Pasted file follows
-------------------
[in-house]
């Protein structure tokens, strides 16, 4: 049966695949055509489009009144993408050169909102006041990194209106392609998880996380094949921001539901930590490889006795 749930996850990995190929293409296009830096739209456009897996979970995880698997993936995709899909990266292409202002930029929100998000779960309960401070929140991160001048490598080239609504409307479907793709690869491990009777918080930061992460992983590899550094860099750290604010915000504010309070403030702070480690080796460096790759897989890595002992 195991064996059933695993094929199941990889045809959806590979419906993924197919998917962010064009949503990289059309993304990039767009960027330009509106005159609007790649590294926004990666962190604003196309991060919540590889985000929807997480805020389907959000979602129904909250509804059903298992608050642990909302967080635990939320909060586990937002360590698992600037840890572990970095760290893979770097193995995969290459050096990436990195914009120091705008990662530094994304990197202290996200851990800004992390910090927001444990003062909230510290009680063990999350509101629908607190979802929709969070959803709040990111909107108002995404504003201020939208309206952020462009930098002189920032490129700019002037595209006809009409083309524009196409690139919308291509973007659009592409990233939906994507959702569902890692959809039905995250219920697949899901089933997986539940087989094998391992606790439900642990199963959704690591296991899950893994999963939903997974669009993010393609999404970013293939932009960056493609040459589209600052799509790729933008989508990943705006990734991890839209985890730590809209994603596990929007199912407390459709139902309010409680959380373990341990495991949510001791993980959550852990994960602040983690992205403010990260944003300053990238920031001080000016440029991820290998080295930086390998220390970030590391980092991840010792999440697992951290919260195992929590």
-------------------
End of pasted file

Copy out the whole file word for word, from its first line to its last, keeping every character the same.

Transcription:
[in-house]
């Protein structure tokens, strides 16, 4: 049966695949055509489009009144993408050169909102006041990194209106392609998880996380094949921001539901930590490889006795 749930996850990995190929293409296009830096739209456009897996979970995880698997993936995709899909990266292409202002930029929100998000779960309960401070929140991160001048490598080239609504409307479907793709690869491990009777918080930061992460992983590899550094860099750290604010915000504010309070403030702070480690080796460096790759897989890595002992 195991064996059933695993094929199941990889045809959806590979419906993924197919998917962010064009949503990289059309993304990039767009960027330009509106005159609007790649590294926004990666962190604003196309991060919540590889985000929807997480805020389907959000979602129904909250509804059903298992608050642990909302967080635990939320909060586990937002360590698992600037840890572990970095760290893979770097193995995969290459050096990436990195914009120091705008990662530094994304990197202290996200851990800004992390910090927001444990003062909230510290009680063990999350509101629908607190979802929709969070959803709040990111909107108002995404504003201020939208309206952020462009930098002189920032490129700019002037595209006809009409083309524009196409690139919308291509973007659009592409990233939906994507959702569902890692959809039905995250219920697949899901089933997986539940087989094998391992606790439900642990199963959704690591296991899950893994999963939903997974669009993010393609999404970013293939932009960056493609040459589209600052799509790729933008989508990943705006990734991890839209985890730590809209994603596990929007199912407390459709139902309010409680959380373990341990495991949510001791993980959550852990994960602040983690992205403010990260944003300053990238920031001080000016440029991820290998080295930086390998220390970030590391980092991840010792999440697992951290919260195992929590």